CryptoWatch: Bitcoin tumbles on reports South Korea will ban all trading

Bitcoin came under intense selling pressure on Thursday, as did Ripple and Ether coins, after reports that South Korean plans to ban all cryptocurrency trading.

The bitcoin spot price BTCUSD, -4.85% was recently down 9% at $13,530.19, having tapped a low of $12,845.71, according to CoinDesk data. Those levels haven’t been seen since late December, and the cryptocurrency remains well below a recent all-time high above $19,000 hit in mid-December.

Bitcoin futures for January BTCF8, -5.36%  on the CME dropped 9.5% to $13,075, and on the Cboe, bitcoin futures XBTF8, -4.47%  fell around 9% to $13,110.

Among other cryptocurrencies, Ripple slid 9% to $1.71, while Ether coins on the Ethereum blockchain dropped almost 12% to $1,215.18, according to data.

“There are great concerns regarding virtual currencies and justice ministry is basically preparing a bill to ban cryptocurrency trading through exchanges,” South Korea’s justice minister, Park Sang-Ki said at a press conference Thursday, according to the ministry’s office, Reuters reported.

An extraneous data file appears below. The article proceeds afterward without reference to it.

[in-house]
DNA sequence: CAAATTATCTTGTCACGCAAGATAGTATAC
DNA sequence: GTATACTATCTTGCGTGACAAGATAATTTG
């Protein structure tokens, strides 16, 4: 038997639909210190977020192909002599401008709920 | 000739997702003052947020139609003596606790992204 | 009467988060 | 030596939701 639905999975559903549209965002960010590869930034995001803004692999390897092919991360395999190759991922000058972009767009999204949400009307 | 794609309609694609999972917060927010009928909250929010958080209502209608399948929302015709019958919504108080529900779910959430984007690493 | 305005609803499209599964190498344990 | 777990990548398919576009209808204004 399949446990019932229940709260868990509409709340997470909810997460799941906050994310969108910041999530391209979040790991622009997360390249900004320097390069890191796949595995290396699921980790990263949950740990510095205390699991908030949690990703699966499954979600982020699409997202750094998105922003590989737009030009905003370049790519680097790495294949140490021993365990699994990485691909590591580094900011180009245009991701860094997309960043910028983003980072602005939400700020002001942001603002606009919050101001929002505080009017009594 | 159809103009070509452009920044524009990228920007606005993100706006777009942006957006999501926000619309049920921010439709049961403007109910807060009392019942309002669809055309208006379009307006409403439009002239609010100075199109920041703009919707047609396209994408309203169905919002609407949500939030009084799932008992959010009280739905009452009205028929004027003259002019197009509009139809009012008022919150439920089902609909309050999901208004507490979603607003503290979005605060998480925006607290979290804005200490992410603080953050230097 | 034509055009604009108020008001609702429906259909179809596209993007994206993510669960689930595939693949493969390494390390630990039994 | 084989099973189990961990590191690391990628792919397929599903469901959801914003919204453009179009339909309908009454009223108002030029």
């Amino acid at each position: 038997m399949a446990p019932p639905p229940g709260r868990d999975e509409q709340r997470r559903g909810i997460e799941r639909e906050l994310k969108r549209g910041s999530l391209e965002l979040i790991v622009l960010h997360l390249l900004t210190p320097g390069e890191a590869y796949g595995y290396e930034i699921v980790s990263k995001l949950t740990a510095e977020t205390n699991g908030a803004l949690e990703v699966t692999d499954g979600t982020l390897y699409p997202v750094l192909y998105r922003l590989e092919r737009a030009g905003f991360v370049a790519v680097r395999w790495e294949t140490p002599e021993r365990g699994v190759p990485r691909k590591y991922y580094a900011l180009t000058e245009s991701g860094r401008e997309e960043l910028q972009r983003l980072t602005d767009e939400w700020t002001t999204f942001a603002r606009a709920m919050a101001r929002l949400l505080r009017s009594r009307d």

The decision was made after discussions with the country’s finance ministry and regulators, the report said. But even if a bill is drafted, the process of getting the votes needed to approve it could be lengthy, and even take years.

Meanwhile, two of the South Korea’s biggest exchanges, Coinone and Bithumb, were raided by police and tax authorities this week, according to the Reuters report.

Korean clampdown

South Korea is an active region for investing in virtual currency, and news of stepped-up scrutiny there has been hitting the overall market in recent days.

On Monday, digital currencies took a hit on reports South Korean regulators would begin inspecting commercial banks to ensure they were complying with anti-money-laundering regulations.

Shortly afterward, CoinMarketCap dropped Korean exchanges from its aggregate digital currency valuations, which are used to track the price of thousands of those assets. South Korean exchanges have persistently shown the price of cryptocurrencies as higher than on other marketplaces, according to CoinDesk.

Scrutiny has also increased elsewhere. China authorities this week ordered the closure of cryptocurrency mining operations, while in the U.S., regulatory authorities have been persistently warning about the investment risks and the sector. That U.S. scrutiny has led to a number of bitcoin exchange-traded-fund applications being pulled in recent days.

Read: The prospects for a bitcoin ETF look dead in the water

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